Mayor Bill de Blasio will give an “important” speech about education next Wednesday at Bronx Latin, according to an invitation sent to elected officials and advocates.
The mayor hinted that he would soon have education news to share while on his first-day-of-school tour this week, when he focused his remarks on the city’s pre-kindergarten expansion.
“We’re obviously going to talk a lot about education in the month of September as school begins,” de Blasio said Wednesday. “From the beginning, we’ve said we have to do a system-wide reform,” he said later, adding that he wants to focus more attention on middle schools and on students’ college readiness.
“There’s a host of areas that we want the people of this city to understand there is a full plan” for, he said.
While the mayor’s allies have celebrated the smooth pre-K roll out, they have also called on him to describe a more comprehensive vision for the school system that connects his major initiatives: pre-K, social service-filled “community schools,” and support for struggling schools. None of the de Blasio administration’s major education policy changes have been specifically aimed at high schools.
Meanwhile, critics have argued that the city’s efforts are neither extensive nor aggressive enough to make a major impact on student achievement. Republican state lawmakers and Gov. Andrew Cuomo, a Democrat, also signaled skepticism of the Democratic mayor’s handling of the city’s schools when they decided only to renew his control over them for one year.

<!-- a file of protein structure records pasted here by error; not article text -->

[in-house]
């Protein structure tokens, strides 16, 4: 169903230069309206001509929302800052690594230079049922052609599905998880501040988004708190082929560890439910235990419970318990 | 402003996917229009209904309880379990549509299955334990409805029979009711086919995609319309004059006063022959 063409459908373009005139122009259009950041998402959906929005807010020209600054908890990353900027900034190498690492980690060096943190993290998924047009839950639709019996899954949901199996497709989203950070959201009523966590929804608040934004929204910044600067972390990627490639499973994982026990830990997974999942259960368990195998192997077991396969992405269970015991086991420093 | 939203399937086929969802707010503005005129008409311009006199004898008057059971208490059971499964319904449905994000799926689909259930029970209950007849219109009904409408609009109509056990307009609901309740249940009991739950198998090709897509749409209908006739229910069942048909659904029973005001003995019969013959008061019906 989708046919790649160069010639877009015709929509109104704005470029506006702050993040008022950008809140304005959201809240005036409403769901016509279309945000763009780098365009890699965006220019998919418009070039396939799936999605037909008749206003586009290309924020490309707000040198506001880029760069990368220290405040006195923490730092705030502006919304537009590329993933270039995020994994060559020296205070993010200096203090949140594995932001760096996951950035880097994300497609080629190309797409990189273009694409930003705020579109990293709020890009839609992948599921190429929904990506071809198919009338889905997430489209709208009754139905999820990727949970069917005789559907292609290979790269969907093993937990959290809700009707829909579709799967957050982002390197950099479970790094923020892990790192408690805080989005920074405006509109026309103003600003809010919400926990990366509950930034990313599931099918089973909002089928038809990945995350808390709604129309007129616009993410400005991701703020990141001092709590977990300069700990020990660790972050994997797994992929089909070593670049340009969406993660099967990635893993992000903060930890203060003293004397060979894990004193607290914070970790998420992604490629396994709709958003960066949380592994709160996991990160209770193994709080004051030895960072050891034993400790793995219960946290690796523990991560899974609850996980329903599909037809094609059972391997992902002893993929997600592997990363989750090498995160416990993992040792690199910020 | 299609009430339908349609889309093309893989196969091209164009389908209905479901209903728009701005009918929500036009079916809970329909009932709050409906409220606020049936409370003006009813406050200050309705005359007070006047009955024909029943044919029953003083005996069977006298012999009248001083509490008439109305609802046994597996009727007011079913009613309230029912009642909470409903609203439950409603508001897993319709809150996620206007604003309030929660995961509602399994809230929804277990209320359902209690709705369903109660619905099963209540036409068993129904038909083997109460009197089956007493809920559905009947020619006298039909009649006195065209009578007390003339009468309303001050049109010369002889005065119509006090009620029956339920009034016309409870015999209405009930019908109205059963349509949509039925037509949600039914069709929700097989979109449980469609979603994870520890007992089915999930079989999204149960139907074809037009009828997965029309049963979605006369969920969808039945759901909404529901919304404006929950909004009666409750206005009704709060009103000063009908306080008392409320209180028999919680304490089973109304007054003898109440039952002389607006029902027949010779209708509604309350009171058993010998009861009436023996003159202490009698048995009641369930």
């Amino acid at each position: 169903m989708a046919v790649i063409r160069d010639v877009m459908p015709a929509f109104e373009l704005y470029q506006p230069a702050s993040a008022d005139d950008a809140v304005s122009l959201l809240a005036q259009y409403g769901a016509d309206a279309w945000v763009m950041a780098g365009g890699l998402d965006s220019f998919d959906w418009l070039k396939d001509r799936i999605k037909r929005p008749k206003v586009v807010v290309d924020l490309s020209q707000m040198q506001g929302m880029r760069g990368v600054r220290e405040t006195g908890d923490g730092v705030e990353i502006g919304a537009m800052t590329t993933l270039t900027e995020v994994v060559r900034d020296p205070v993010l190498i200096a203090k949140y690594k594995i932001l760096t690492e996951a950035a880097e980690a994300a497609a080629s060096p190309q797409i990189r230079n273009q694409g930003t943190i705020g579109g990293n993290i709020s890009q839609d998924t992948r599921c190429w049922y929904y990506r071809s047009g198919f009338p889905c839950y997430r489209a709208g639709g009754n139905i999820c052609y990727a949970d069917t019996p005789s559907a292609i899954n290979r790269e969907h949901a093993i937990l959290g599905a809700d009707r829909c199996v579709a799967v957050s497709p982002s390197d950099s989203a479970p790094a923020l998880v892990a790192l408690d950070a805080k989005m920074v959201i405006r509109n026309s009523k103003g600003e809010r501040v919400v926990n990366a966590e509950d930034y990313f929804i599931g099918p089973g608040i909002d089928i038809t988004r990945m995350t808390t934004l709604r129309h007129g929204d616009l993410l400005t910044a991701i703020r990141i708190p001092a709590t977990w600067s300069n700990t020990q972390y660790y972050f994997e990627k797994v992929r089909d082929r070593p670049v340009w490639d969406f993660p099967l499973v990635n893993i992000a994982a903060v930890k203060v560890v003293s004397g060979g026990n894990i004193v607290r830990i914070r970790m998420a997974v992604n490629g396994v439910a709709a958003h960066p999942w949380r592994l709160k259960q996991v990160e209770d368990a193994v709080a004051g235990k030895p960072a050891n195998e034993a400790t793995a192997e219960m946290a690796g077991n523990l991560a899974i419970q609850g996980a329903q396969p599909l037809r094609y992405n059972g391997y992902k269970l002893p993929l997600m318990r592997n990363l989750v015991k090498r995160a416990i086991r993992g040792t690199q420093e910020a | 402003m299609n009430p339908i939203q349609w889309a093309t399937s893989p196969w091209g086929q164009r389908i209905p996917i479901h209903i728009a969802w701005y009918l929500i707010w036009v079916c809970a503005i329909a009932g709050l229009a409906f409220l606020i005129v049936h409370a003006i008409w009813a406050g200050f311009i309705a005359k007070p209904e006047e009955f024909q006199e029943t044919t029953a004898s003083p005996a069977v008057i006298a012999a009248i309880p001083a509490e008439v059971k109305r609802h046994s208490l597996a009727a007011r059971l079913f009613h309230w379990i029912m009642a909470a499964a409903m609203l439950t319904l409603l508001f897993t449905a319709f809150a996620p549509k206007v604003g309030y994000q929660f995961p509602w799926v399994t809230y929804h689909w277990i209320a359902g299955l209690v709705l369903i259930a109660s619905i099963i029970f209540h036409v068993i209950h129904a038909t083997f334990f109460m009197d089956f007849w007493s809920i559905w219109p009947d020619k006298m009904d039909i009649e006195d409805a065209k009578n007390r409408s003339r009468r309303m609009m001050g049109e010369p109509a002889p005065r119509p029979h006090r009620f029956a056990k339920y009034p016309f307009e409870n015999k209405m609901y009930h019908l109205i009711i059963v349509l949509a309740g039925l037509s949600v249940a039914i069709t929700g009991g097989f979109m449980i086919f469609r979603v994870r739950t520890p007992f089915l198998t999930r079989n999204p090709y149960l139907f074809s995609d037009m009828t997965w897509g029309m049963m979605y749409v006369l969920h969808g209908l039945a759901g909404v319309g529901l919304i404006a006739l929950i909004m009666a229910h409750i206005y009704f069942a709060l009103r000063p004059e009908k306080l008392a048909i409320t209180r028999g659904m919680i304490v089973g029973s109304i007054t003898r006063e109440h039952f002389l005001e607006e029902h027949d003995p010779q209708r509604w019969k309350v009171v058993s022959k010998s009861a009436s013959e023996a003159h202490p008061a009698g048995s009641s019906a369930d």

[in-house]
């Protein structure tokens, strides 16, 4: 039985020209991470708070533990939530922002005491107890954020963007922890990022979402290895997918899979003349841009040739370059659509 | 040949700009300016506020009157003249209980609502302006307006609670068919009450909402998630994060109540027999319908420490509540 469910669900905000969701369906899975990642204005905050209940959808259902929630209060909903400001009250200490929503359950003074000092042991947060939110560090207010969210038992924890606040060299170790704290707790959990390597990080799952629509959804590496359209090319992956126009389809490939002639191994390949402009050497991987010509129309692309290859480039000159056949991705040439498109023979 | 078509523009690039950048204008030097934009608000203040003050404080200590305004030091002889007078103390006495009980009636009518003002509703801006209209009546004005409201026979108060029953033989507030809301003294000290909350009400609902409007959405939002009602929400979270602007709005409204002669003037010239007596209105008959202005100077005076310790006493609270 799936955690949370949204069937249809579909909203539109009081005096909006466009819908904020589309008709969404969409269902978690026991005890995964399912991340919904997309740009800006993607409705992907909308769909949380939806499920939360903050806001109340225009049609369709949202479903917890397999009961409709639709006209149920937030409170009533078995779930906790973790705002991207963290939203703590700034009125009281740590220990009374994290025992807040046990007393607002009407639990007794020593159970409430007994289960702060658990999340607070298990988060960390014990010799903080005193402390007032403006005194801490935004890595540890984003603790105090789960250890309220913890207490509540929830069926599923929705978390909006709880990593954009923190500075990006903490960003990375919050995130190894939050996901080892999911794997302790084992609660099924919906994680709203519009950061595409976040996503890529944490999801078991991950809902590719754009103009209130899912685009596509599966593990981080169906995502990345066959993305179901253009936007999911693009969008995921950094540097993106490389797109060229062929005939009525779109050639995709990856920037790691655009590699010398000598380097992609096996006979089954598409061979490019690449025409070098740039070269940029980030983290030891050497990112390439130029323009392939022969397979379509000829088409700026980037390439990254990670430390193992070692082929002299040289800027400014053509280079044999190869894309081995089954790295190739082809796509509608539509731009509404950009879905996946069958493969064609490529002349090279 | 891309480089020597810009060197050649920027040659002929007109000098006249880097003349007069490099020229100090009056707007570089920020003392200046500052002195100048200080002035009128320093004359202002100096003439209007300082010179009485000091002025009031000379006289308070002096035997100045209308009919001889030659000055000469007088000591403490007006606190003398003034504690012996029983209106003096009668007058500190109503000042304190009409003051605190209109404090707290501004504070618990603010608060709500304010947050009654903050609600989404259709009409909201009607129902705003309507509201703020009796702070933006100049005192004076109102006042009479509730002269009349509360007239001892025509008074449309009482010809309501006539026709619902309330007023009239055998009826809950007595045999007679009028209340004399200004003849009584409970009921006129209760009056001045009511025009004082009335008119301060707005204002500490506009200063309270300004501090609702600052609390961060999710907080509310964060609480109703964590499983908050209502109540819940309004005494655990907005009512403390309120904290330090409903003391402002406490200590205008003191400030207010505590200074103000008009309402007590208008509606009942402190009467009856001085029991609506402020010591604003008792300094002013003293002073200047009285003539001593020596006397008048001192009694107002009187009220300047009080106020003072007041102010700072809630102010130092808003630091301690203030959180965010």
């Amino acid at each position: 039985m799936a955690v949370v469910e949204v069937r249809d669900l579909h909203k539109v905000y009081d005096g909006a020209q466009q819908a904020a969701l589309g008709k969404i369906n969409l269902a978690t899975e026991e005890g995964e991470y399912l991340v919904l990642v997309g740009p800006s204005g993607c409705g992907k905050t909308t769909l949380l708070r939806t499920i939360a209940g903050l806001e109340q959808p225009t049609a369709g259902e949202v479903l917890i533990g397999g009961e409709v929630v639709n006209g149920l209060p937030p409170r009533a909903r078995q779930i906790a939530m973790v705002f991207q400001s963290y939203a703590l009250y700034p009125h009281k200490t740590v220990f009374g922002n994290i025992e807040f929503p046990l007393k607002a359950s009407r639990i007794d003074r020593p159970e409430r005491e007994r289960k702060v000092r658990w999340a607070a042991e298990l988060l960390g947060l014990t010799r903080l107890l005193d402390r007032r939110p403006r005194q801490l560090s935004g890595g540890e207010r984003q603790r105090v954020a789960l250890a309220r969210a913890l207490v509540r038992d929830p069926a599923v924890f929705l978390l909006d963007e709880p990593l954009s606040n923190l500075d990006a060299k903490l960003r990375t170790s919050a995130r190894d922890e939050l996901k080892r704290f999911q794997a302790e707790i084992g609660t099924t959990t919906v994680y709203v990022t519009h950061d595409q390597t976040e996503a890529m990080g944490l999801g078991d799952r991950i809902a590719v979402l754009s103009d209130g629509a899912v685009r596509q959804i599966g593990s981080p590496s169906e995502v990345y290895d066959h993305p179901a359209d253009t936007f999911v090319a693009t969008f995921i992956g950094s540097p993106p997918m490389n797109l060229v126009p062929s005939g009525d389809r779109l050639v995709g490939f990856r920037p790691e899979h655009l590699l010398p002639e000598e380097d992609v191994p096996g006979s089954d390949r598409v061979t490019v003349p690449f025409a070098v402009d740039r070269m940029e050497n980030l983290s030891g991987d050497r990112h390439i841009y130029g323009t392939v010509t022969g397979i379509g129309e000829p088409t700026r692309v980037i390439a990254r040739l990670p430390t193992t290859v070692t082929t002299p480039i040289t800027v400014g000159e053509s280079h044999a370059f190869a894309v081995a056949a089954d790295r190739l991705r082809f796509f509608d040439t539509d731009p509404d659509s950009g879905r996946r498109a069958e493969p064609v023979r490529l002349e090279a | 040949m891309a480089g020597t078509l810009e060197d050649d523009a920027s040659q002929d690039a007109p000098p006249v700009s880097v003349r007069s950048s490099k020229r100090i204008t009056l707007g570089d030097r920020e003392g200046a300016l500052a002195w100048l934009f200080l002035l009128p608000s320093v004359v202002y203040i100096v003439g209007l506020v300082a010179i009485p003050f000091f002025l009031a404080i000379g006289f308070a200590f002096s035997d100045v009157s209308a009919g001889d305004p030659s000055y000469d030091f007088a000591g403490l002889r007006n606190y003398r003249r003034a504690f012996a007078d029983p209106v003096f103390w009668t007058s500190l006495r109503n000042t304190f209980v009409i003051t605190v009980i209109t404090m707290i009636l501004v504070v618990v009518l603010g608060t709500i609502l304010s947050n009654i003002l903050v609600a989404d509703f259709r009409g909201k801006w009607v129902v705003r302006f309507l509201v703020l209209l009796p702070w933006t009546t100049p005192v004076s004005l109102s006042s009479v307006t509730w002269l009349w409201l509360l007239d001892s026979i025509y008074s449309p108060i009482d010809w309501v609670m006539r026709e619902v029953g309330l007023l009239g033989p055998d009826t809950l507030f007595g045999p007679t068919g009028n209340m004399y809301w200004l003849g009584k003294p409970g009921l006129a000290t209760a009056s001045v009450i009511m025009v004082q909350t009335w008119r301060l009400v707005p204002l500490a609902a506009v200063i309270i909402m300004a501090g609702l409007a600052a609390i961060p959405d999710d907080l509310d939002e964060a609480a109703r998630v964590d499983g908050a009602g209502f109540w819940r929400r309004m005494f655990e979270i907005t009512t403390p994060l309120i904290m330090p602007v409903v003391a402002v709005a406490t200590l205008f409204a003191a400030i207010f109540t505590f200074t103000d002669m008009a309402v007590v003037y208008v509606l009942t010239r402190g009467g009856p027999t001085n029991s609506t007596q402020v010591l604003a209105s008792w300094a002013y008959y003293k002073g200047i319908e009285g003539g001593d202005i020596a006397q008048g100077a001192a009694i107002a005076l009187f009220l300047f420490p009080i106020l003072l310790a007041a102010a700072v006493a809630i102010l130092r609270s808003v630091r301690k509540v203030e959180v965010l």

“They do have the added pressure of knowing they’re under the gun,” said Zakiyah Ansari, a de Blasio ally and the advocacy director Alliance for Quality Education. She added that fellow parents and advocates want the mayor to describe a “a united concrete vision that everyone can grasp and get behind.”
Bronx Latin, a middle and high school in the Longwood neighborhood, has a stellar reputation for preparing low-income students for college. Schools Chancellor Carmen Fariña praised the school in a newsletter for principals in 2014 for its high attendance and graduation rates, attention to parent engagement, and rigorous curriculum. (The high school does not screen for academic ability, unlike Brooklyn Latin, one of the city’s eight specialized high schools that admit students based on a test score.)
De Blasio has given two other formal addresses focused on education. One, in Riverside Church in March 2014, was designed to smooth over tensions between the city and the charter-school sector. At the second, last November, he announced the city’s “Renewal” program for turning around 94 struggling schools.
Representatives for de Blasio and Fariña did not immediately respond to requests for comment.